Albertville, Minnesota, United States
The Chinese market has proven to be a boon to German luxury automakers. However, the way that the companies have allegedly been controlling their supply of spare parts has begun to draw the ire of the nation's government. According to insiders speaking to Bloomberg, officials from the country's economic planning organization have opened a probe into Audi, BMW, Mercedes-Benz and some Japanese carmakers over claimed price inflation and limiting supply.
Specifically, the investigation centers around two aspects of how the companies do business, according to Bloomberg. Investigators want to know whether the original equipment component makers are able to sell spare parts only to automaker-authorized dealers or if they are also available to independent shops. There is also the issue of whether the price markup on replacement pieces is too high. The tight controls could be partially explained by China's reputation for producing counterfeit parts.
Evidently, the investigators haven't checked parts prices at car dealers elsewhere in the world. At least in the US, paying more at the dealer for factory components just goes along with owning a vehicle. If evidence of price fixing is found, the companies could face fines the equivalent of millions of dollars, according to Bloomberg.
If there's ever been an inspirational story in the pantheon of motor racing history, surely it's that of Alessandro Zanardi. The Italian driver worked his way up the motor racing ladder, making it into Formula One and winning two CART championships for Chip Ganassi Racing back before the series re-merged into IndyCars. Tragedy struck in 2001 when he lost both his legs in a crash at the Lausitzring in Germany, but rather than accept his fate, Alex pushed on. Fitted with prosthetic limbs, he learned to drive a racing car with hand controls and got back in the driver's seat.
Zanardi drove for BMW in the European Touring Car Championship and then in the World Touring Car Championship that replaced it, landing on the podium several times despite his physical disadvantage. He left racing in 2009 to train for the Paralympics, winning two gold medals in London, but Alex apparently couldn't shake the racing bug. BMW modified one of its M3 DTM racers with hand controls for him to test later that year. And now he's returning to motor racing full time.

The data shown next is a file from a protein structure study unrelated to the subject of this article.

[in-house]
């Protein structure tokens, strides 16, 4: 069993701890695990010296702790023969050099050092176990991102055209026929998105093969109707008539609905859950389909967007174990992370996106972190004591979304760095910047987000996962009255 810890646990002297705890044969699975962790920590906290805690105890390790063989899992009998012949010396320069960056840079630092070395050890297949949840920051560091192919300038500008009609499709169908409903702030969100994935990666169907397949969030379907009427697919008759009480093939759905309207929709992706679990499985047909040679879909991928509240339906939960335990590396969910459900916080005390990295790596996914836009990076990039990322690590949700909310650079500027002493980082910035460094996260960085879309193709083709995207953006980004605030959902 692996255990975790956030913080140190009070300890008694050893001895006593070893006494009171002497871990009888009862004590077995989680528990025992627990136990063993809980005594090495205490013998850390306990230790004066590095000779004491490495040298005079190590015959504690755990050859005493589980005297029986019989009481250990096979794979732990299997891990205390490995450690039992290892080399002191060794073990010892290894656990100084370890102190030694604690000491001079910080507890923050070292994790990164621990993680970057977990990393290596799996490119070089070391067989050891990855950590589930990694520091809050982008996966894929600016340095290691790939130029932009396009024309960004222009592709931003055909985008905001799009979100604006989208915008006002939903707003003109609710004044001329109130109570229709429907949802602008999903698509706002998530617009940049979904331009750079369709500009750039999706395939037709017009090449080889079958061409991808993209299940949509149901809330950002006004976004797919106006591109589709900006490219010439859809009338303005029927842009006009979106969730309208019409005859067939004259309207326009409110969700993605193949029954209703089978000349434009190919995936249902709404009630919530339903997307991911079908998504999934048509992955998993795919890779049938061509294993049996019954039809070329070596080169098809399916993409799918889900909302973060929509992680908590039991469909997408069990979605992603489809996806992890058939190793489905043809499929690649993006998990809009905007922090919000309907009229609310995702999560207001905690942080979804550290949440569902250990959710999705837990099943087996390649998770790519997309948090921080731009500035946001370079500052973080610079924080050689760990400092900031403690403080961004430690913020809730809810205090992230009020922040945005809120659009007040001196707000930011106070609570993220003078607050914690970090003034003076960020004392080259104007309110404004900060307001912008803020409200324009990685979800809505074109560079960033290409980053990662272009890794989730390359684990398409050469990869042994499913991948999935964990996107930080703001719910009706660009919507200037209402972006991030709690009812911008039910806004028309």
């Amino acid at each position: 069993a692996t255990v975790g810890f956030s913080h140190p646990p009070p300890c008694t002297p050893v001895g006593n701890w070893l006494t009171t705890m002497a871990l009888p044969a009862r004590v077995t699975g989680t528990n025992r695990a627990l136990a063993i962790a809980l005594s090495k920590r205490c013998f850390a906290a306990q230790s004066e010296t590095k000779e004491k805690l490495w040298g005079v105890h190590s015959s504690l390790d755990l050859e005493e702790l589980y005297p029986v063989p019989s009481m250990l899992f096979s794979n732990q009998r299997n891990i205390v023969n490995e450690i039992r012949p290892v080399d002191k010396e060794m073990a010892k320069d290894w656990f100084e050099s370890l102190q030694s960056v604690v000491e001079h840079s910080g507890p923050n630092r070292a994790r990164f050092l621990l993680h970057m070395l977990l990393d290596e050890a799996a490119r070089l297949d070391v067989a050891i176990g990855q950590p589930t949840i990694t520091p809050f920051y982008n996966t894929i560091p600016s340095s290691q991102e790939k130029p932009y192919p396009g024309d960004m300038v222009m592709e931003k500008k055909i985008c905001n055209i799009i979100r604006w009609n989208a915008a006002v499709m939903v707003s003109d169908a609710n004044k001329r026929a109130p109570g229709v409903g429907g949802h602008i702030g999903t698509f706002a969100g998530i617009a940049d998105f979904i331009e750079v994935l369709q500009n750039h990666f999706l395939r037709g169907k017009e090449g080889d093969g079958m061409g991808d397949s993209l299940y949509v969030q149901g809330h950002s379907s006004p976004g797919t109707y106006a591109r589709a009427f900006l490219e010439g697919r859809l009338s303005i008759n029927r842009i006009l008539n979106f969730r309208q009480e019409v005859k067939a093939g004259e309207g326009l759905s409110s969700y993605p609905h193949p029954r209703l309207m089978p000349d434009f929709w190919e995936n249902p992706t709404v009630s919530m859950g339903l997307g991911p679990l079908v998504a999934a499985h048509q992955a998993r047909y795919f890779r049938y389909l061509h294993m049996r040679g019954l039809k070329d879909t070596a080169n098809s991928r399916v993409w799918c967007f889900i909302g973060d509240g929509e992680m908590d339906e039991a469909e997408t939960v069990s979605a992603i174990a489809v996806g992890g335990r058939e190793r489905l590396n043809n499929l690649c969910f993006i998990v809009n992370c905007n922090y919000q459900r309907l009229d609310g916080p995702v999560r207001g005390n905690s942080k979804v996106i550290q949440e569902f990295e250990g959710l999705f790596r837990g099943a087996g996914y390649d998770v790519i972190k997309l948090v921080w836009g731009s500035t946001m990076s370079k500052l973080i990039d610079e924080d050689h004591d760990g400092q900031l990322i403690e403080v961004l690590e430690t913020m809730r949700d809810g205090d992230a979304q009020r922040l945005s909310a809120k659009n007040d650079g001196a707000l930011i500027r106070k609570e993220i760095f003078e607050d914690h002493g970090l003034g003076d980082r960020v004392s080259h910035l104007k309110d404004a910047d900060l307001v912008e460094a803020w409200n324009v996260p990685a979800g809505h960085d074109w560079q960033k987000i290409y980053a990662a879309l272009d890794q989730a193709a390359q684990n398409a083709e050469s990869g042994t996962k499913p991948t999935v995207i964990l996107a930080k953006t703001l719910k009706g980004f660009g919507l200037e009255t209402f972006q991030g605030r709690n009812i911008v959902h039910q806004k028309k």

BMW has just announced that Zanardi will be driving a Z4 GT3 in the Blancpain Sprint Series, the successor to the FIA GT Series and short-distance counterpart to the Blancpain Endurance Series. The car has been modified with the hand controls the Bavarian automaker's racing department fitted to the aforementioned M3 DTM and will be fielded by the ROAL Motorsport team with which Alex challenged for the European Touring Car Championship last decade.
Forgive us for having the distinct feeling of déjà vu, but it certainly feels like we've been here before. By that we are referring Car and Driver and the announcement of its annual 10Best vehicles for 2013. To be sure, it's an impressive selection of cars that combine heart-pounding performance and frugal sensibilities, but it also represents something of a broken record on the part of C/D. We're not so sure that's a flaw, though, as the resulting list is tough to argue with.
Vehicles like the Ford Mustang, Porsche Boxster, and BMW 3 Series have maintained their high-horsepower spots on this list for several years now. Even on the more practical and nimble end, the Honda Accord, Honda Fit and Mazda Miata have not budged. These continued spots are even in light of redesigns for some vehicles such as the Accord, Boxster and 3 Series.
In fact, the only newcomer to the 10Best list this year are the Scion FR-S/Subaru BRZ twins, which knocked out the Cadillac CTS-V. We think it would have been a huge misstep to have excluded the FR-S/BRZ, even in light of the supercharged Caddy's lamentable departure from 10Best.